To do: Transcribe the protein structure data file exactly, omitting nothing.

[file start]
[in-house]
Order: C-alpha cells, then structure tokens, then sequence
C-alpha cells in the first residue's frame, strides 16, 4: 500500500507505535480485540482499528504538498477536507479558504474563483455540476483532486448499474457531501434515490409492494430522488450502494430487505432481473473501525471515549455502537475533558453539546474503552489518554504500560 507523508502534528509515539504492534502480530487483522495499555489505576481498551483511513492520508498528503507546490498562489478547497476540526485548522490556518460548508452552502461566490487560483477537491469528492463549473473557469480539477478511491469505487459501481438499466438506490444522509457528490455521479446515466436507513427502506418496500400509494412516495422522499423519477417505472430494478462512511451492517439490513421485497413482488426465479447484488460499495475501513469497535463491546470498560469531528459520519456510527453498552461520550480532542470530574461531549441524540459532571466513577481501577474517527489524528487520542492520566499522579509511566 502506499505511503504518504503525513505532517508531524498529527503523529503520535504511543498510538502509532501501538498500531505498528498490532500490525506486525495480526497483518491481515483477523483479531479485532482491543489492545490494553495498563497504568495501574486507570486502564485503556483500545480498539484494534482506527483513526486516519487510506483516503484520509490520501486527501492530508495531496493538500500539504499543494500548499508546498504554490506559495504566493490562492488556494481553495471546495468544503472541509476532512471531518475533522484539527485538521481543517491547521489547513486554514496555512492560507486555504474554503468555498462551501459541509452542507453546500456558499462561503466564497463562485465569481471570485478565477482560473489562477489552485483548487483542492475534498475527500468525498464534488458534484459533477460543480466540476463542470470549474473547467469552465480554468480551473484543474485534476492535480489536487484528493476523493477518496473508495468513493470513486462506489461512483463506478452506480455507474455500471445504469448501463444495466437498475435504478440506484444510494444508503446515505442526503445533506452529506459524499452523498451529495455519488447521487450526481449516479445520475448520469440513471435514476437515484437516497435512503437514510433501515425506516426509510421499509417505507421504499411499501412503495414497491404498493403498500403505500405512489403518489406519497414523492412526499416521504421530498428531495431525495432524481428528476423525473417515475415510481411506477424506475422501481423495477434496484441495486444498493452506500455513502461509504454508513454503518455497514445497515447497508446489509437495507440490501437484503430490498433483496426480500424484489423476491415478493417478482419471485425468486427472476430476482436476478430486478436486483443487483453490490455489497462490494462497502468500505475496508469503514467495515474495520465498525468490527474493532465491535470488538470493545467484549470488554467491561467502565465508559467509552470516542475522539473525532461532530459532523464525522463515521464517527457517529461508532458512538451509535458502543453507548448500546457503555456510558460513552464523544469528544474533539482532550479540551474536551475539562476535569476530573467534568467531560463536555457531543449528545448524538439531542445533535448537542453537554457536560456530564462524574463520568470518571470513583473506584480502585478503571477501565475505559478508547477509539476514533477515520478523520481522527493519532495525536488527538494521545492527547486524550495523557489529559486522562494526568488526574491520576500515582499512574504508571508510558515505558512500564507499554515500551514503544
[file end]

[in-house]
Order: C-alpha cells, then structure tokens, then sequence
C-alpha cells in the first residue's frame, strides 16, 4: 500500500507505535480485540482499528504538498477536507479558504474563483455540476483532486448499474457531501434515490409492494430522488450502494430487505432481473473501525471515549455502537475533558453539546474503552489518554504500560 507523508502534528509515539504492534502480530487483522495499555489505576481498551483511513492520508498528503507546490498562489478547497476540526485548522490556518460548508452552502461566490487560483477537491469528492463549473473557469480539477478511491469505487459501481438499466438506490444522509457528490455521479446515466436507513427502506418496500400509494412516495422522499423519477417505472430494478462512511451492517439490513421485497413482488426465479447484488460499495475501513469497535463491546470498560469531528459520519456510527453498552461520550480532542470530574461531549441524540459532571466513577481501577474517527489524528487520542492520566499522579509511566 502506499505511503504518504503525513505532517508531524498529527503523529503520535504511543498510538502509532501501538498500531505498528498490532500490525506486525495480526497483518491481515483477523483479531479485532482491543489492545490494553495498563497504568495501574486507570486502564485503556483500545480498539484494534482506527483513526486516519487510506483516503484520509490520501486527501492530508495531496493538500500539504499543494500548499508546498504554490506559495504566493490562492488556494481553495471546495468544503472541509476532512471531518475533522484539527485538521481543517491547521489547513486554514496555512492560507486555504474554503468555498462551501459541509452542507453546500456558499462561503466564497463562485465569481471570485478565477482560473489562477489552485483548487483542492475534498475527500468525498464534488458534484459533477460543480466540476463542470470549474473547467469552465480554468480551473484543474485534476492535480489536487484528493476523493477518496473508495468513493470513486462506489461512483463506478452506480455507474455500471445504469448501463444495466437498475435504478440506484444510494444508503446515505442526503445533506452529506459524499452523498451529495455519488447521487450526481449516479445520475448520469440513471435514476437515484437516497435512503437514510433501515425506516426509510421499509417505507421504499411499501412503495414497491404498493403498500403505500405512489403518489406519497414523492412526499416521504421530498428531495431525495432524481428528476423525473417515475415510481411506477424506475422501481423495477434496484441495486444498493452506500455513502461509504454508513454503518455497514445497515447497508446489509437495507440490501437484503430490498433483496426480500424484489423476491415478493417478482419471485425468486427472476430476482436476478430486478436486483443487483453490490455489497462490494462497502468500505475496508469503514467495515474495520465498525468490527474493532465491535470488538470493545467484549470488554467491561467502565465508559467509552470516542475522539473525532461532530459532523464525522463515521464517527457517529461508532458512538451509535458502543453507548448500546457503555456510558460513552464523544469528544474533539482532550479540551474536551475539562476535569476530573467534568467531560463536555457531543449528545448524538439531542445533535448537542453537554457536560456530564462524574463520568470518571470513583473506584480502585478503571477501565475505559478508547477509539476514533477515520478523520481522527493519532495525536488527538494521545492527547486524550495523557489529559486522562494526568488526574491520576500515582499512574504508571508510558515505558512500564507499554515500551514503544